SINGAPORE - It looks and tastes like conventional beer, but there is an unusual twist to Newbrew.
About 95 per cent of the tropical blonde ale is Newater - Singapore's brand of clean, high-quality recycled water.
Newbrew was launched on Friday (April 8) by national water agency PUB and local craft beer brewery Brewerkz, in conjunction with Singapore International Water Week (SIWW), a water conference that will be held from April 17 to 21 at Marina Bay Sands.
The new beverage highlights not only that Singapore's recycled water more than adheres to international standards of safe drinking water, but that it is also clean enough to be used in beer brewing.
This process usually requires clean water so as not to contaminate the taste of the malt, hops and strains of yeast, which are carefully controlled by brewers to produce their craft beers.
Said Mr Tan Wee Han, chief executive and owner of Brewerkz, during a media tasting session held at the Newater Visitor Centre in Tanah Merah: "Newbrew is a showcase of the high quality of Newater and is proof that sustainability can be delicious."
Newbrew made its debut in 2018, when it was launched by PUB and Brewerkz to mark the 10th anniversary of SIWW. The beer was served during the conference, although it was not commercially available then.
This year, however, craft beer aficionados will be able to get their hands on the drink, from next Tuesday (April 12) to end-July, at supermarket chains FairPrice and Cold Storage, as well as on online platforms and via Brewerkz's restaurants and e-store.
The beer will be sold in packs of three cans, priced at $4.50 per can.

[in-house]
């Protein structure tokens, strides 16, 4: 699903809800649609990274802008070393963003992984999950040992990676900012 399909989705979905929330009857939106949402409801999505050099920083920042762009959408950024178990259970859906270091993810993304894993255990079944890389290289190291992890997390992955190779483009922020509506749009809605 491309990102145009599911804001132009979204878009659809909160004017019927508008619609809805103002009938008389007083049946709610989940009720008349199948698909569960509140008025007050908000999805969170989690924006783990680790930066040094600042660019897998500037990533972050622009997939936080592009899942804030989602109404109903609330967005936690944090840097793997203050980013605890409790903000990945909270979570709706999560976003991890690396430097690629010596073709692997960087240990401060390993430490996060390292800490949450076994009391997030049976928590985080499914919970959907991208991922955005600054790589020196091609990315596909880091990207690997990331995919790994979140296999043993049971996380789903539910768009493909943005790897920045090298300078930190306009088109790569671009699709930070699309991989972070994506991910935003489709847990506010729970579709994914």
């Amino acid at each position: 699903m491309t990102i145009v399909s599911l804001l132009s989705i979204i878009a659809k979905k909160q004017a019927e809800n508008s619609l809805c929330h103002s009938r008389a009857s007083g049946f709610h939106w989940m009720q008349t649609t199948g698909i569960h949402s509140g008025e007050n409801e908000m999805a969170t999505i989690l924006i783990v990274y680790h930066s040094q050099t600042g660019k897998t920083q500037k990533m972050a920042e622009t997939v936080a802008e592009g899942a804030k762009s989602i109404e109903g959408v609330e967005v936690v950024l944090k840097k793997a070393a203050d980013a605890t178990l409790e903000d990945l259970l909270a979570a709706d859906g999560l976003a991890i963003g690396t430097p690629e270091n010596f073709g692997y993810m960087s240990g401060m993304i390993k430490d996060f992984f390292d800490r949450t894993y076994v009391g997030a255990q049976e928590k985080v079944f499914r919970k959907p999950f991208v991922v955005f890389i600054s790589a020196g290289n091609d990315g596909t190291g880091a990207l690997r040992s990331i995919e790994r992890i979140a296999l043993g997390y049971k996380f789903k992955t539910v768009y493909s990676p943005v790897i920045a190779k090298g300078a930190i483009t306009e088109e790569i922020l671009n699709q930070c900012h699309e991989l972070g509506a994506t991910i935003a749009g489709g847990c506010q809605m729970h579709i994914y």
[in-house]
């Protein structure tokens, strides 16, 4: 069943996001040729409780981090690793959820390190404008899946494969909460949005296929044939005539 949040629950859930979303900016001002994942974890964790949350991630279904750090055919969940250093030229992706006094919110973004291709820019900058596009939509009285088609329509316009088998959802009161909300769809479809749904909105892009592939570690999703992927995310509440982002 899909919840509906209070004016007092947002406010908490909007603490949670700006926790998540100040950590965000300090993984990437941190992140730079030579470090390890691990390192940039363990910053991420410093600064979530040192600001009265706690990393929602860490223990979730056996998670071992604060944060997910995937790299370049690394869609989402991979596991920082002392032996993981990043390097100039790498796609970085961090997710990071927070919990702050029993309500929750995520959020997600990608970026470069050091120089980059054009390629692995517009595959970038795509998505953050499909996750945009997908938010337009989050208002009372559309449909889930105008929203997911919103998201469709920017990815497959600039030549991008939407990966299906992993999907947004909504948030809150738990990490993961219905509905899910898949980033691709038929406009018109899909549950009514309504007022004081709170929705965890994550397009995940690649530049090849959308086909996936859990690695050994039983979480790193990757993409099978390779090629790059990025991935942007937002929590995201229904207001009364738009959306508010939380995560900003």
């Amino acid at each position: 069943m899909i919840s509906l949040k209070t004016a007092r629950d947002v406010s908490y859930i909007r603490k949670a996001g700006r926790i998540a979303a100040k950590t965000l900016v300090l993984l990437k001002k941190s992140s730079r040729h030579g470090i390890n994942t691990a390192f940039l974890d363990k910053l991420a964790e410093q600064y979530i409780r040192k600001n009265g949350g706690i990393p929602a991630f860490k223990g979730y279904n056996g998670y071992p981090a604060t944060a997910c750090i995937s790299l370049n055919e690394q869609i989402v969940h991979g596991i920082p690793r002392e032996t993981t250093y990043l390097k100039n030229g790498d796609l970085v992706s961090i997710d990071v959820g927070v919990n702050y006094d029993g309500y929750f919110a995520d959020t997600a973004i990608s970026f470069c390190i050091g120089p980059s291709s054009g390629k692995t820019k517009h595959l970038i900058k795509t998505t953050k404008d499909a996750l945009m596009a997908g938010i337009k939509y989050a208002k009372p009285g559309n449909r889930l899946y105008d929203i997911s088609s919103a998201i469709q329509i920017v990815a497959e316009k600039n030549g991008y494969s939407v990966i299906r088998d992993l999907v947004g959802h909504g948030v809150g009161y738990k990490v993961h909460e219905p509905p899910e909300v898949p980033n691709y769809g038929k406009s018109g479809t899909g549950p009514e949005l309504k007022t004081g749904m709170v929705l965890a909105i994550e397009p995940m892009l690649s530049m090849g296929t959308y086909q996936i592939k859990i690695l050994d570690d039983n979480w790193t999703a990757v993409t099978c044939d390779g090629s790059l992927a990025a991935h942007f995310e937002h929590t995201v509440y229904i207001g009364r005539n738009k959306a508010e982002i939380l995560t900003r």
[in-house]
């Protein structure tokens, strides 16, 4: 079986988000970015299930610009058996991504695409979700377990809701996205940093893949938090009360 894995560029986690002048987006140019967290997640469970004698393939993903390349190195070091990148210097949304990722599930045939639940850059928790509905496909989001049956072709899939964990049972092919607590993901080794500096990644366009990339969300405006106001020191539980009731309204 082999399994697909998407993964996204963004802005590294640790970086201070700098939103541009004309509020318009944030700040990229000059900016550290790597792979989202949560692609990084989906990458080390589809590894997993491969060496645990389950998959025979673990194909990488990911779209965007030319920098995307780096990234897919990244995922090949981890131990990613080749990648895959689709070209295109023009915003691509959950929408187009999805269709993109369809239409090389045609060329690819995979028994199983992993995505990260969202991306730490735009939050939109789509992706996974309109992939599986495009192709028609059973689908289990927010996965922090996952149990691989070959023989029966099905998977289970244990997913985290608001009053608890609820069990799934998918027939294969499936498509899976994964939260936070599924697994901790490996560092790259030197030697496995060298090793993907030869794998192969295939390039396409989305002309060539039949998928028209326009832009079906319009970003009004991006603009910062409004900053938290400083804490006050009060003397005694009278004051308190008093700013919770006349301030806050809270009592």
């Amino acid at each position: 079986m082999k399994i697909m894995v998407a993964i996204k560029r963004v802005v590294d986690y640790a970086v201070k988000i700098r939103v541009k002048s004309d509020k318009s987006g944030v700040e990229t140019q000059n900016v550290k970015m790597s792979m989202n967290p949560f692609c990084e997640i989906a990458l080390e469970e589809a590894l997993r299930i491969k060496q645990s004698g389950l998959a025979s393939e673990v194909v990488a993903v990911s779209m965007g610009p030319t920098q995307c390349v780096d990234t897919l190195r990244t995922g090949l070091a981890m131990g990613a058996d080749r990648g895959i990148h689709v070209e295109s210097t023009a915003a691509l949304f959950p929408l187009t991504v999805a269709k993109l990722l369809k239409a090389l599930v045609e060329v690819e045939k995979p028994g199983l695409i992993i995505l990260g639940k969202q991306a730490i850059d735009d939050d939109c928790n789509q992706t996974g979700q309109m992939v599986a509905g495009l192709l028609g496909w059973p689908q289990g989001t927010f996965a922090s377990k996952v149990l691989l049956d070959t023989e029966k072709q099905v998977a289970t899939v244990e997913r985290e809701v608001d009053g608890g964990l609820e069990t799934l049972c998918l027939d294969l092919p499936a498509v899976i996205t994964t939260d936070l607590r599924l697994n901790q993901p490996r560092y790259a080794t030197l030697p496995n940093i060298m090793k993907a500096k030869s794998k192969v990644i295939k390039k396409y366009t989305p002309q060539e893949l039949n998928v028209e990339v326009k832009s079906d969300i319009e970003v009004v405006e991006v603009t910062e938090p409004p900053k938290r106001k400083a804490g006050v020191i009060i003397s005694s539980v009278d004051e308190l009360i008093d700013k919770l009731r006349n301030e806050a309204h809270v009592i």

"There was strong interest from the public and demand for Newbrew to return in the future," said Mr Tan. "We are delighted to unveil this year's Newbrew just as we are emerging from the pandemic."
Equity trader Jason Ng, 31, said he is game to try Newbrew. “I do not discriminate against beers,” he said.
He added that making the brew available at restaurants would make it easier for people to recognise the novelty of the drink, especially if servers directed their attention to it.
Mr Ng added: “But if I see it in the supermarkets, I’d buy a pack or two to share with friends.”
Newater was introduced by PUB in 2002. Recycling used water is one of the Republic's ways of securing its water security, on top of other measures such as desalinating sea water, importing water and collecting rainwater.
Used water is treated at PUB's water reclamation plants before undergoing further purification with advanced membrane technologies and ultraviolet disinfection at Singapore's five Newater factories.
Newater is used mainly by industries requiring ultra-clean water and is also used to top up Singapore's reservoirs.
Mr Ryan Yuen, managing director of SIWW, said: "Newbrew is possibly Singapore's greenest beer and the perfect accompaniment to this year's conference, with its key themes of climate resilience, resource circularity and water sustainability."
He added: "We are delighted to partner Brewerkz to bring Newbrew back again, as it is also part of PUB's efforts to educate Singaporeans on the importance of water recycling and reuse as a strategy to achieve water sustainability."
Newbrew is not the first beer to be brewed using recycled water. Water utilities elsewhere have also collaborated with breweries to roll out similar drafts.
In San Diego, craft beer company Stone Brewing rolled out Stone Full Circle Pale Ale in 2017 - a beer brewed with purified reclaimed water.
There have been other efforts locally to raise awareness of sustainability issues through alcoholic beverages.
Crust Group, for instance, has rolled out a line of artisanal beers - including flavours such as Kaya Toast Stout and Beerguette - made from surplus bread and other ingredients from its restaurant and hotel partners, to raise awareness on food waste.
Restaurant Super Loco Group has also introduced a "zero to hero" cocktail, made using tropical fruit scraps, in its Loco Earth Month menu to mark Earth Day on April 22.
This article was first published in The Straits Times. Permission required for reproduction.